Nicky Clarke's resume reads like a chapter out of the lives of the rich and famous. A London hairdresser with a salon in the city's fashionable Mayfair district, Clarke's clients include royalty from all walks of life.

Sarah Ferguson and Queen Noor of Jordan are among the bona fide royalty. The late Princess of Wales was a client.Kate Moss, Naomi Campbell, Elizabeth Hurley and Claudia Schiffer are some of the runway royalty whose tresses he has tended to.

Hollywood royalty include Isabella Rossellini, Gwyneth Paltrow, Jamie Lee Curtis, Elizabeth Taylor, Brooke Shields, Andie MacDowell, Hugh Grant and Arnold Schwarzenegger.

Clarke could drop names for a living, but he doesn't.

After 23 years in the business, he continues to style the hair of models for fashion shoots, he appears regularly on the English morning TV show "This Morning" and he works in his salon, cutting the hair of non-celebrities who have the money to pay the bill and the patience to wait for an appointment.

He charges 250 pounds (about $380). Even so, people queue up, as they say in England, for a chance to have their hair cut by the master.

"We opened our salon in 1991, when England was in a recession," Clarke told the Deseret News during a visit to Salt Lake City. "We had a great business. Beauty and hair don't suffer during a recession."

He books appointments 13 weeks in advance. "I could be booked three years in advance, but we hold it to 13 weeks," he said.

His celebrity status has reached such heights that his salon is a one of the sights pointed out by guides on double-decker bus tours of London.

He and his wife, Lesley, oversee their hair-care products business. Called Hairomatherapy, the line is the No. 1 selling designer brand in Great Britain.

The products will be crossing the Atlantic, soon to be on the shelves of American stores.

Clarke was recently in Salt Lake City to promote the line, which will be sold by Smith's and Albertson's stores.

During a chat with the Deseret News over breakfast at Little America, he offered advice to ordinary people - those of us whose lives are overflowing with ordinary tasks such as looking after children, running errands, earning a living, warming up meals in the microwave and trying to do something with our hair every morning before we go out the door.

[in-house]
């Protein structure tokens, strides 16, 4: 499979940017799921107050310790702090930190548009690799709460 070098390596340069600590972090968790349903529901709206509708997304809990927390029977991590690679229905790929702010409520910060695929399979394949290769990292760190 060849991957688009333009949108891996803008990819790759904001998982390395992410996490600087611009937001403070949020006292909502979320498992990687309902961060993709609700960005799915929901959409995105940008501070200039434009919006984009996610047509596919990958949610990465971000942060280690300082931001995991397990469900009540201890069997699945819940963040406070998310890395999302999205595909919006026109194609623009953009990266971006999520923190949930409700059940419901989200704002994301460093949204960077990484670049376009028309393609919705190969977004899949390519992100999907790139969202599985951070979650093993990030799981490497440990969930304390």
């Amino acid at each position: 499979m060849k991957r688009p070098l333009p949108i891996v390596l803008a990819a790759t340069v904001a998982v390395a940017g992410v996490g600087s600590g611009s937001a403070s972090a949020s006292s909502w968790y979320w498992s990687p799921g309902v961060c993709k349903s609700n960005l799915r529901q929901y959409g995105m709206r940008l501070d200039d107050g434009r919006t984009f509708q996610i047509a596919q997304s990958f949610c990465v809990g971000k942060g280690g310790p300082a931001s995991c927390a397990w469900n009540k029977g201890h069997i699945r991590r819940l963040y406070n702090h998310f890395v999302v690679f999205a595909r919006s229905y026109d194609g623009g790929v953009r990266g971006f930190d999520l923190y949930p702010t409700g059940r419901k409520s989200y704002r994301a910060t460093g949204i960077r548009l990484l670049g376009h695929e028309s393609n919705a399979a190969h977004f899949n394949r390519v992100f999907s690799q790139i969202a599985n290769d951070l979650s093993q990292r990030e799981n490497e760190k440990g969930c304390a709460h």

We may not be Hollywood royalty, but a movie was named after us.

Here are some of Clarke's ideas about hair.

It should be flattering. Women should look beautiful. "In England I'm known as a safe pair of hands. Clients aren't going to come out looking like some freak."

Do enough but don't do too much. "I don't know what it's like in America, but in England women either do too much or too little. There are people who feel they can't handle their hair, so they don't do anything. Others use every piece of equipment they can get their hands on. You should be somewhere in the middle."

Get a haircut that will keep its shape from one shampoo to the next. If you have a lot of bad hair days, "your cut doesn't have the substance to take it through from one wash to the next," he said.

It should be appropriate for your face. "You'd be amazed at the number of people walking around with the wrong haircut," said Clarke.

Some examples:

A small woman with fine features who has massive hair.

A tall, big-boned woman with short "tiny" hair.

A woman with a squat (short, round) face with short, flat hair (that conforms closely to her head).

A woman with a long, thin face whose hairstyle adds height to her head and closely follows the long contours of her face. "Why would she want hair that goes like this," said Clarke, pulling his hands down the sides of his face.

What are most people trying to achieve with all this hair hullabaloo? "In the end, people want their hair to look thick, shiny and touchable."

How do you know if your hairdresser gave you a good cut?

"If that person walks out of the salon with their head held high, that's a good sign. And they don't go home and mess with their hair," trying to rearrange it.

A good haircut is versatile. "There isn't anybody whose hair can't be done at least six different ways. By using the right products, you can make your hair look completely different."

That might be an interesting challenge for your own hairdresser to take on.